Summarize Slack Audio Messages with Machine Learning


Using Speech Recognition for Note-taking

In this article, we will learn how to convert audio conversations on Slack into written notes. Slack has a feature where users can share audio or video recordings with their team members. This is an excellent communication method between colleagues. There is a nice saying that I like: “A picture is worth a thousand words.” Sometimes explaining something with words can be very challenging or, in other words, can take more time than it should. So, here comes the power of audio and video messages.

As a tech enthusiast, I decided to combine this cool Slack feature with machine learning. There is always some room for development. It’s all about how you approach the problem and develop a solution. 

One of the reasons I enjoy working on Machine Learning projects is that I can combine different areas/ topics with it. From my experience, this way, the learning becomes more permanent and joyful. 

Without losing any time, let’s get started!

Table of Contents:

  • Getting Started 
  • Step 1 — Libraries
  • Step 2 — Slack Audio Recording
  • Step 3 — Uploading Audio to the API
  • Step 4 — Speech-to-Text Transcription
  • Final Step — Exporting the Result

Getting Started

AssemblyAI

In this project, we are going to use AssemblyAI’s Speech-to-Text API. It is a very well-trained machine learning API. It’s free to use. We will get a unique API key after creating an account. We will use that API key to use the services and features.

AssemblyAI has excellent services and features that we can use for so many things, from topic detection to content moderation. In today’s project, we will be using speech-to-text with the auto-summarization feature. Since our goal is note-taking, this feature best fits our needs.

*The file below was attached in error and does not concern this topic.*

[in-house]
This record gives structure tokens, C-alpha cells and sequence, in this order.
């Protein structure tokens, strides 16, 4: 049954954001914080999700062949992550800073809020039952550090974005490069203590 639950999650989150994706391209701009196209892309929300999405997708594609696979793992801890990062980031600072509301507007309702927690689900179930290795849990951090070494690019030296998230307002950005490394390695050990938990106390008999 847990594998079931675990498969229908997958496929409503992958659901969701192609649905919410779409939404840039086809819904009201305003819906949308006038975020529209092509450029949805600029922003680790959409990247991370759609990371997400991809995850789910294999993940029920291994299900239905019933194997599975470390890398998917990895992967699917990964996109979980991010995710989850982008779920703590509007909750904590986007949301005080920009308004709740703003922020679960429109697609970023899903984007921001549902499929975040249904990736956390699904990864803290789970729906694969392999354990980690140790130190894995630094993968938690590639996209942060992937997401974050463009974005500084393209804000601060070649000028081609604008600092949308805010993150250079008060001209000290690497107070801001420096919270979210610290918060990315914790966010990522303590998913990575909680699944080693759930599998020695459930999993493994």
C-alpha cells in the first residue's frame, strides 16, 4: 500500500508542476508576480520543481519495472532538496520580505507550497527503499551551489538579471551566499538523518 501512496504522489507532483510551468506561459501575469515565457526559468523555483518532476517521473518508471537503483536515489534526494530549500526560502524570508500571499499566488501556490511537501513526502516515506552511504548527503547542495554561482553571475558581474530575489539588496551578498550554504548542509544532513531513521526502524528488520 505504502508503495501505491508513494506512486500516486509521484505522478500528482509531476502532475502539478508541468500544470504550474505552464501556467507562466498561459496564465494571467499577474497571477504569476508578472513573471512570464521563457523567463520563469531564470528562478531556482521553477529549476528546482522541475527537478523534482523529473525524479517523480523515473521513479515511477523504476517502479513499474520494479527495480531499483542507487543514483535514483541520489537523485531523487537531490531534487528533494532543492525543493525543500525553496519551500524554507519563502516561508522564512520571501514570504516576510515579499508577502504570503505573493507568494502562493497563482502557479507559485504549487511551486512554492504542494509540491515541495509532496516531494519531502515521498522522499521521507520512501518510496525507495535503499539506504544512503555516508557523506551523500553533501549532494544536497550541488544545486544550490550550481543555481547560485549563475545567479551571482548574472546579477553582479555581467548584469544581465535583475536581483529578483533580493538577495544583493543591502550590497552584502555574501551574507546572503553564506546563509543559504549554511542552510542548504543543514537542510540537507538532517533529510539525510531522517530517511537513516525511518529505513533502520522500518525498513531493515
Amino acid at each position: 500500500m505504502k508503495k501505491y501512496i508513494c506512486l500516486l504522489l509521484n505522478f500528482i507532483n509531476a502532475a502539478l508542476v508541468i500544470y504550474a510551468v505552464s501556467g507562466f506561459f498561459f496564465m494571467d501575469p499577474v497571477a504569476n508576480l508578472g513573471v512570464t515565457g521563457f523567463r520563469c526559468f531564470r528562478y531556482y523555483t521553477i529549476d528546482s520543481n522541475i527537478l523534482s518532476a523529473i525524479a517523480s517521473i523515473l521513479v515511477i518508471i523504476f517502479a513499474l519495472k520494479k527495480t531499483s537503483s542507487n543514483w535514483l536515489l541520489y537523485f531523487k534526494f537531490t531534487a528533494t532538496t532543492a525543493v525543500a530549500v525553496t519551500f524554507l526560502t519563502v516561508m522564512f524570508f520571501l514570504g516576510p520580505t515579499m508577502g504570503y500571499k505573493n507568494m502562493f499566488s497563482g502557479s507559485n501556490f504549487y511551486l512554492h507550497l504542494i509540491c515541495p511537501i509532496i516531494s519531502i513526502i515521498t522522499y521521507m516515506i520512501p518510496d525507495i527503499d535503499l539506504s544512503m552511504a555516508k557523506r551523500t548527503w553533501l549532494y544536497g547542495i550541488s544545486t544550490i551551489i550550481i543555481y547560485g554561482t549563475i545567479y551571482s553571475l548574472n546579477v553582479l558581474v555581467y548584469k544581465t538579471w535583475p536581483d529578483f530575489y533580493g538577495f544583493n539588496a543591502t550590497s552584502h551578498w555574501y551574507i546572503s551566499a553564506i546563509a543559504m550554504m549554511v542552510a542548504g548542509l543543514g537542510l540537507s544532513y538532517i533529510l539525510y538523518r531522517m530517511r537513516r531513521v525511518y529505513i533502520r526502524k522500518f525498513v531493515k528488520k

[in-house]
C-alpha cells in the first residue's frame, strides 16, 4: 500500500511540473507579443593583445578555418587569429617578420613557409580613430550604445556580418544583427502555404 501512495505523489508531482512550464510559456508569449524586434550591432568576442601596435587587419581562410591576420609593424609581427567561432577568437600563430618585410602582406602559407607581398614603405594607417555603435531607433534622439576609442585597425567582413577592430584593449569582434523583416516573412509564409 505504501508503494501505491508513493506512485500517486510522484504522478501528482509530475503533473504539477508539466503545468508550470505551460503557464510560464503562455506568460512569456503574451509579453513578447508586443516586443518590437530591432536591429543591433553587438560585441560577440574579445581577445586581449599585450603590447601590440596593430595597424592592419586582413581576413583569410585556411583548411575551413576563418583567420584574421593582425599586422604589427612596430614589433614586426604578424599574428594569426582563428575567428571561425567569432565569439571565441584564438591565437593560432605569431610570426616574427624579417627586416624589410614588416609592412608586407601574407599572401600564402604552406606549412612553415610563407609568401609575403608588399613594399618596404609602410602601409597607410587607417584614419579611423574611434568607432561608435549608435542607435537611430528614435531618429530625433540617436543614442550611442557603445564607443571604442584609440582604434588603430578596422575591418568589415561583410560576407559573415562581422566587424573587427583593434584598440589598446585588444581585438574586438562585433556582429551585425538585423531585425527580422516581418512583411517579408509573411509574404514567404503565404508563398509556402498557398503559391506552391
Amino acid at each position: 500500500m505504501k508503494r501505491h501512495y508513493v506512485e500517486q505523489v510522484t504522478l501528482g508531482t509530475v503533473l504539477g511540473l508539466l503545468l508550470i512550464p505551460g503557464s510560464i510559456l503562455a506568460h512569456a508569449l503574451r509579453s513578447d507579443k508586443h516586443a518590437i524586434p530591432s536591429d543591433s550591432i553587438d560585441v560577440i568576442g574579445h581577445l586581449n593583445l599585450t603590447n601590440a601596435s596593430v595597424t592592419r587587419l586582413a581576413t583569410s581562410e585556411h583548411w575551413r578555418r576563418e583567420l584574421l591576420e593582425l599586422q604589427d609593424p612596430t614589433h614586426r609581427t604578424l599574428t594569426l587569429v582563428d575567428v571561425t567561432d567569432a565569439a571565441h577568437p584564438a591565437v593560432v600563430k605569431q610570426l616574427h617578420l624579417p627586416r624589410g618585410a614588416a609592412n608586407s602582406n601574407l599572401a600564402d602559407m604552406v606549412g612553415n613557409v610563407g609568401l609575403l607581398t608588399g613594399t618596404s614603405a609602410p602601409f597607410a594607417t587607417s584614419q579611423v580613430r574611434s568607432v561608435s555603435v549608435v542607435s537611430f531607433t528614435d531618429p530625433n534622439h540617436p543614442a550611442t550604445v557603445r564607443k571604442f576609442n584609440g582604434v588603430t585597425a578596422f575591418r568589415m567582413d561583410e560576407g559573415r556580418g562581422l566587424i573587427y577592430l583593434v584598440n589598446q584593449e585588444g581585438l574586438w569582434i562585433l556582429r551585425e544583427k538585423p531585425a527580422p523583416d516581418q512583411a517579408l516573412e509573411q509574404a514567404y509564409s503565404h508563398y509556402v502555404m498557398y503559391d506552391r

Jupyter Notebook

We need a coding environment to write our code. I am going to use the Jupyter Notebook. I like it because it’s open-source, and it allows me to run codes as different blocks. Using code blocks is a great feature, especially when working on Data Science and Machine Learning projects.


Step 1 — Libraries

If you have worked on a machine learning project before, I am sure that you’ve used some python libraries. If this is your first project — there is nothing to worry about; it’s so simple to install and use them.

Here are the python libraries that we will need for this project: requests, time, sys. These are all built-in libraries; that’s why we don’t have to install them.

Let’s go ahead and import them into our program.

import requests
import time
import sys

Step 2— Slack Audio Recording 

In this step, we are going to cover how to record an audio clip in Slack. And then, we will download that recording into our machine. 

So, what is Slack?

Slack is a messaging app for businesses that connects people to the information they need. By bringing people together to work as one unified team, Slack transforms the way organizations communicate. 

Reference: https://slack.com/help/articles/115004071768-What-is-Slack

Slack can be used as a web application or software that you can install on your device. 

Here is a screenshot of my personal example workspace. You can create your own using your email address.

Image by the author. 

Now, let’s go ahead and record an audio clip. The recording audio feature is available for free with 30-day trial. 

I’ve just recorded an audio message by clicking on the microphone button. We see the options available for an audio message in the image below. We will go ahead and click on download. This way, we can run our machine learning program on this audio clip.